US indicts Swiss bank on tax charges
The United States has indicted the oldest bank of Switzerland on charges of conspiracy to hide more than $1.2 billion.india Updated: Feb 03, 2012 11:12 IST
The United States has indicted the oldest bank of Switzerland on charges of conspiracy to hide more than $1.2 billion.
Significantly, this is the first time an overseas bank has been charged by the US for allegedly facilitating tax fraud by US taxpayers; which comes at a time when a country like India is struggling to address the issue of billions of Indian rupees stashed in various Swiss banks.
The Justice Department on Thursday announced that it has also seized more than $16 million from Wegelin & Co's correspondent bank account in the US, in accordance with a civil forfeiture complaint and seizure warrant.
Wegelin, founded in 1741, is Switzerland's oldest bank.
"As alleged, Wegelin Bank aided and abetted US taxpayers who were in flagrant violation of the tax code," said Preet Bharara, US Attorney for the Southern District of New York.
"And they were undeterred by the crystal clear warning they got when they learned that UBS was under investigation for the identical practices," he said.
"Today's indictment makes clear that we will seek to punish not only those US taxpayers who violate the law in an effort to avoid paying their fair share of taxes, but also the individuals and entities who facilitate their crimes," said Preet Bharara, an Indian American.
From 2002 through 2011, Wegelin, Berlinka, Frei and Keller conspired with various US taxpayers and others to hide the existence of bank accounts held at Wegelin and the income generated in those secret accounts from the IRS, the Justice Department said.
Berlinka, Frei, and Keller, 41, 51 and 47, respectively, reside in Switzerland.
They each face a maximum term of five years in prison, a maximum term of three years of supervised release and a fine of the greatest of $250,000, or twice the gross gain derived from the offense or twice the gross loss to the victims.
Among other things, in 2008 and 2009, Wegelin, Berlinka, Frei and Keller opened and serviced dozens of undeclared accounts for US taxpayers in an effort to capture clients lost by UBS in the wake of widespread news reports that the IRS was investigating UBS for helping US taxpayers evade taxes and hide assets in Swiss bank accounts.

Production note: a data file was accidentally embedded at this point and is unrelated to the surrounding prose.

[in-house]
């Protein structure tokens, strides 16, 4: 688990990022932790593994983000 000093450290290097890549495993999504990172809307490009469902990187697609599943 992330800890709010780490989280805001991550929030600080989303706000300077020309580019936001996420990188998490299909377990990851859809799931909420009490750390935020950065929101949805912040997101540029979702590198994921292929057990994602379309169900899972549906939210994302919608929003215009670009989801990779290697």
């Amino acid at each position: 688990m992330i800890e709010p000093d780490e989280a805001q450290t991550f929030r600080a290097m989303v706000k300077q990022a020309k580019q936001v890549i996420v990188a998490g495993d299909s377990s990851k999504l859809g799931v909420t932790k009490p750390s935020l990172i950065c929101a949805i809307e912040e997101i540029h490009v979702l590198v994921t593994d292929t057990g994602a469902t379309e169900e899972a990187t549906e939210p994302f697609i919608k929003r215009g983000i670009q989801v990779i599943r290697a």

By mid-2008, UBS had stopped servicing undeclared accounts for US taxpayers, it said.
The Justice Department alleged that Wegelin, acting through Berlinka, Frei, Keller and/or others, opened and servicing undeclared accounts for US taxpayer-clients in the names of sham corporations and foundations formed under the laws of Liechtenstein, Panama, Hong Kong and other jurisdictions for the purpose of concealing some clients' identities from the IRS.
It also accepted, as part of Wegelin's client files, documents that falsely declared that the sham entities were the beneficial owners of certain accounts, when in fact the accounts were owned by US taxpayers; the Justice Department alleged.
It permitted certain US taxpayer-clients to open and maintain undeclared accounts at Wegelin using code names and numbers to minimize references to the actual names of the US taxpayers on Swiss bank documents; and ensured that account statements and other mail for US taxpayer-clients were not mailed to them in the United States.
The Swiss bank communicating with some US taxpayer-clients using their personal email accounts to reduce the risk of detection by law enforcement; and issued checks drawn on, and executing wire transfers through, its US correspondent bank account for the benefit of US taxpayers with undeclared accounts at Wegelin and at least two other Swiss banks.
In doing so, the bank sometimes separated the transactions into batches of checks or multiple wire transfers in amounts that were less than $10,000 to reduce the risk that the IRS would detect the undeclared accounts, the Justice Department alleged.
Wegelin is headquartered in St Gallen, Switzerland, and faces a fine of the greatest of $500,000, or twice the gross gain derived from the offense or twice the gross loss to the victims.